Despite television, cell phones, and Web “twitter,” traditional reading is still an important skill. Whether it is school textbooks, tech manuals at work, or regular books, people still read, though not as much as they used to. One reason that many people don’t read much is that they don’t read well. For them, it is slow, hard work and they don’t remember as much as they should. Students, for example,may have to read something several times before they understand and remember what they read.
Why? You would think that schools teach kids how to read well. Schools do try. I work with middle-school teachers (see http://peer.tamu.edu) and they tell me that many students are 2-3 years behind grade level in reading proficiency. No doubt, television, cell phones, and the Web are major contributors to this problem, which will apparently get worse if we don’t emphasize and improve reading instruction.
Some of the blame can be placed on the fads in reading teaching, such as phonics and “whole language,” which sometimes are promoted by zealots who don’t respect the need for both approaches. Much of the blame for poor reading skills can be laid at the feet of parents who set poor examples and, of course, on the youngsters who are too lazy to learn how to read well.
For all those who missed out on good reading skills, it is not too late. I summarize below what I think it takes to read with good speed and comprehension.
1. Read with a purpose.
2. Skim first.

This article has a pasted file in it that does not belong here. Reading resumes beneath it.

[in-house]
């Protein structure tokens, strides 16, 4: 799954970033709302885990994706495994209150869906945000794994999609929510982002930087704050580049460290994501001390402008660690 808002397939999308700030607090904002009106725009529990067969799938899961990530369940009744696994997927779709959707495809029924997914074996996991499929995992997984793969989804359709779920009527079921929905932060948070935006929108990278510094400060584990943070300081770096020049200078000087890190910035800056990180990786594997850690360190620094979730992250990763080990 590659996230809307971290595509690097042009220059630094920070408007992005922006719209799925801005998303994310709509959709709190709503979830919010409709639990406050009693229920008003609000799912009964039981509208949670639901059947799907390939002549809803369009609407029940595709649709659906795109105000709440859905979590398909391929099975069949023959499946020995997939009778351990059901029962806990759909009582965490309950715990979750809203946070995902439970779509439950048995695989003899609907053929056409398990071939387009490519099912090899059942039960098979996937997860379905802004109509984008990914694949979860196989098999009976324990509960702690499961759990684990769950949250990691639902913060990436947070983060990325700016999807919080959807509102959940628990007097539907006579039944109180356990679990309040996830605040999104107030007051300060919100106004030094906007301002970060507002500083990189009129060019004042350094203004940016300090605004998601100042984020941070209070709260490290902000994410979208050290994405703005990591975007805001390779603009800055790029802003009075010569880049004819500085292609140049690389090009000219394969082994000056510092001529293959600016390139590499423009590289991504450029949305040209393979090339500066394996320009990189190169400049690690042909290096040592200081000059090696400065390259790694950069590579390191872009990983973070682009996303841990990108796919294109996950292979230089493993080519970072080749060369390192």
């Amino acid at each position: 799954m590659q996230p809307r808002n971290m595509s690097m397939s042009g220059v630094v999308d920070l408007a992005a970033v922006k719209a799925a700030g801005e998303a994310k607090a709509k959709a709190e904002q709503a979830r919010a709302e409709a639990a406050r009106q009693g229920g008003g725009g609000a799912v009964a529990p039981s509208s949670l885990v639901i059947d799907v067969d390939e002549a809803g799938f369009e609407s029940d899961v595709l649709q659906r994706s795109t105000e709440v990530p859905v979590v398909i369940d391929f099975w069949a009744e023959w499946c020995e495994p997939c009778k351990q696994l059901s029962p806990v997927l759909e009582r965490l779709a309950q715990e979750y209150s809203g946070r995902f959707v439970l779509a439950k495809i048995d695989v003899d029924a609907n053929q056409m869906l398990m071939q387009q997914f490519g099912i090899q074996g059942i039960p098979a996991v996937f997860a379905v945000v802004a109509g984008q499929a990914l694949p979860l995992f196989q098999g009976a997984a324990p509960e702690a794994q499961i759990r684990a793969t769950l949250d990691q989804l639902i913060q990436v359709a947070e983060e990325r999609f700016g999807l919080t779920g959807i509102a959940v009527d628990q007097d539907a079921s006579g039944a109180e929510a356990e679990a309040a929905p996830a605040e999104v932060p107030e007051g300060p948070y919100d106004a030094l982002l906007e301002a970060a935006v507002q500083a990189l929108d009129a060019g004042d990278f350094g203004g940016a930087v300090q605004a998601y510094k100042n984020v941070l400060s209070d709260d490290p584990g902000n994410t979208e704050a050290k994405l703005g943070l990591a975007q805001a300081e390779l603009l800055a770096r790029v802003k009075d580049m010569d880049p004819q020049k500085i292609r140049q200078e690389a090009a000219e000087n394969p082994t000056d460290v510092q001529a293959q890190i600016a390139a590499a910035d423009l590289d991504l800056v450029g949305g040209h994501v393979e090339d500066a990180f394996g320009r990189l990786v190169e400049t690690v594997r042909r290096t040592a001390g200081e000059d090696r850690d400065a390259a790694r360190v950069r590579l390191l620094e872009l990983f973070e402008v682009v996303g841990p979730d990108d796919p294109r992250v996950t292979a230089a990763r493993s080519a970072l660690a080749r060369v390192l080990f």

3. Get the reading mechanics right.
4. Be judicious in highlighting and note taking.
5. Think in pictures.
6. Rehearse as you go along.
7. Stay within your attention span and work to increase that span.
8. Rehearse again soon.
1) Know Your Purpose
Everyone should have a purpose for their reading and think about how that purpose is being fulfilled during the actual reading. The advantage for remembering is that checking continuously for how the purpose is being fulfilled helps the reader to stay on task, to focus on the more relevant parts of the text, and to rehearse continuously as one reads. This also saves time and effort because relevant items are most attended.
Identifying the purpose should be easy if you freely choose what to read. Just ask yourself, “Why am I reading this?” If it is to be entertained or pass the time, then there is not much problem. But myriad other reasons could apply, such as:
o to understand a certain group of people, such as Muslims, Jews, Hindus, etc.
o to crystallize your political position, such as why a given government policy should be opposed.
o to develop an informed plan or proposal.
o to satisfy a requirement of an academic course or other assigned reading.
Many of us have readings assigned to us, as in a school environment. Or the boss may hand us a manual and say